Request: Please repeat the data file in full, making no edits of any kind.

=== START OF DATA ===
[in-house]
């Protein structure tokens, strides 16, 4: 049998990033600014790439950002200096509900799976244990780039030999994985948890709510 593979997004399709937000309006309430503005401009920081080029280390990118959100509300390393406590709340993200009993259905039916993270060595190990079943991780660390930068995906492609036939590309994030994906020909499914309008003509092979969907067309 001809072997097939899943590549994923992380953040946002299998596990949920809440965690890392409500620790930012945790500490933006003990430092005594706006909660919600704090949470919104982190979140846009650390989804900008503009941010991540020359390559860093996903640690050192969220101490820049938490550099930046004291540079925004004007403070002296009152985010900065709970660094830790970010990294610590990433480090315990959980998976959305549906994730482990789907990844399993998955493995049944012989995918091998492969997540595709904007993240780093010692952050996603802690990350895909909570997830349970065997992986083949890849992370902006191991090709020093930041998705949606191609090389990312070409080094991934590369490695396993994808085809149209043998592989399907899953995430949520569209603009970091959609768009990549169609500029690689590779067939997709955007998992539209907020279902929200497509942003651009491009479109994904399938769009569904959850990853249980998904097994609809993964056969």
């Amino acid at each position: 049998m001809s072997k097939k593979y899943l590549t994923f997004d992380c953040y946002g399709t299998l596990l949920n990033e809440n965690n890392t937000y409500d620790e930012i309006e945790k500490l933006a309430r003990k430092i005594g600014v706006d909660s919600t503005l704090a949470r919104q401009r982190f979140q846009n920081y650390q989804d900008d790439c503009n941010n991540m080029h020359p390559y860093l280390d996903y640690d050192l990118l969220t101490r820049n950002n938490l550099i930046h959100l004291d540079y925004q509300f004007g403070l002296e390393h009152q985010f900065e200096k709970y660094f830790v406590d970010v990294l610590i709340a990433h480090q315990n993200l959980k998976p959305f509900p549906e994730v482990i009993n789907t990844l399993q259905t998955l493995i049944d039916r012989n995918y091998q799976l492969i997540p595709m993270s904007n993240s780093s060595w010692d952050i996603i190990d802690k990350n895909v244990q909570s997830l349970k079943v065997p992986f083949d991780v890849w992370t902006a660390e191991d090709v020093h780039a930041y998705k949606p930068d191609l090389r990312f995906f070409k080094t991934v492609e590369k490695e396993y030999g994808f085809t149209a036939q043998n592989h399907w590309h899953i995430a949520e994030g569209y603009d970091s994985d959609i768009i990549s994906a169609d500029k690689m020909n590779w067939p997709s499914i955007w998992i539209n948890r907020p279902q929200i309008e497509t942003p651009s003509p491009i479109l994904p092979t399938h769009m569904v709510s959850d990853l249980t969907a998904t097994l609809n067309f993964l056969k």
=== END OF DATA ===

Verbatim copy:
[in-house]
């Protein structure tokens, strides 16, 4: 049998990033600014790439950002200096509900799976244990780039030999994985948890709510 593979997004399709937000309006309430503005401009920081080029280390990118959100509300390393406590709340993200009993259905039916993270060595190990079943991780660390930068995906492609036939590309994030994906020909499914309008003509092979969907067309 001809072997097939899943590549994923992380953040946002299998596990949920809440965690890392409500620790930012945790500490933006003990430092005594706006909660919600704090949470919104982190979140846009650390989804900008503009941010991540020359390559860093996903640690050192969220101490820049938490550099930046004291540079925004004007403070002296009152985010900065709970660094830790970010990294610590990433480090315990959980998976959305549906994730482990789907990844399993998955493995049944012989995918091998492969997540595709904007993240780093010692952050996603802690990350895909909570997830349970065997992986083949890849992370902006191991090709020093930041998705949606191609090389990312070409080094991934590369490695396993994808085809149209043998592989399907899953995430949520569209603009970091959609768009990549169609500029690689590779067939997709955007998992539209907020279902929200497509942003651009491009479109994904399938769009569904959850990853249980998904097994609809993964056969």
């Amino acid at each position: 049998m001809s072997k097939k593979y899943l590549t994923f997004d992380c953040y946002g399709t299998l596990l949920n990033e809440n965690n890392t937000y409500d620790e930012i309006e945790k500490l933006a309430r003990k430092i005594g600014v706006d909660s919600t503005l704090a949470r919104q401009r982190f979140q846009n920081y650390q989804d900008d790439c503009n941010n991540m080029h020359p390559y860093l280390d996903y640690d050192l990118l969220t101490r820049n950002n938490l550099i930046h959100l004291d540079y925004q509300f004007g403070l002296e390393h009152q985010f900065e200096k709970y660094f830790v406590d970010v990294l610590i709340a990433h480090q315990n993200l959980k998976p959305f509900p549906e994730v482990i009993n789907t990844l399993q259905t998955l493995i049944d039916r012989n995918y091998q799976l492969i997540p595709m993270s904007n993240s780093s060595w010692d952050i996603i190990d802690k990350n895909v244990q909570s997830l349970k079943v065997p992986f083949d991780v890849w992370t902006a660390e191991d090709v020093h780039a930041y998705k949606p930068d191609l090389r990312f995906f070409k080094t991934v492609e590369k490695e396993y030999g994808f085809t149209a036939q043998n592989h399907w590309h899953i995430a949520e994030g569209y603009d970091s994985d959609i768009i990549s994906a169609d500029k690689m020909n590779w067939p997709s499914i955007w998992i539209n948890r907020p279902q929200i309008e497509t942003p651009s003509p491009i479109l994904p092979t399938h769009m569904v709510s959850d990853l249980t969907a998904t097994l609809n067309f993964l056969k």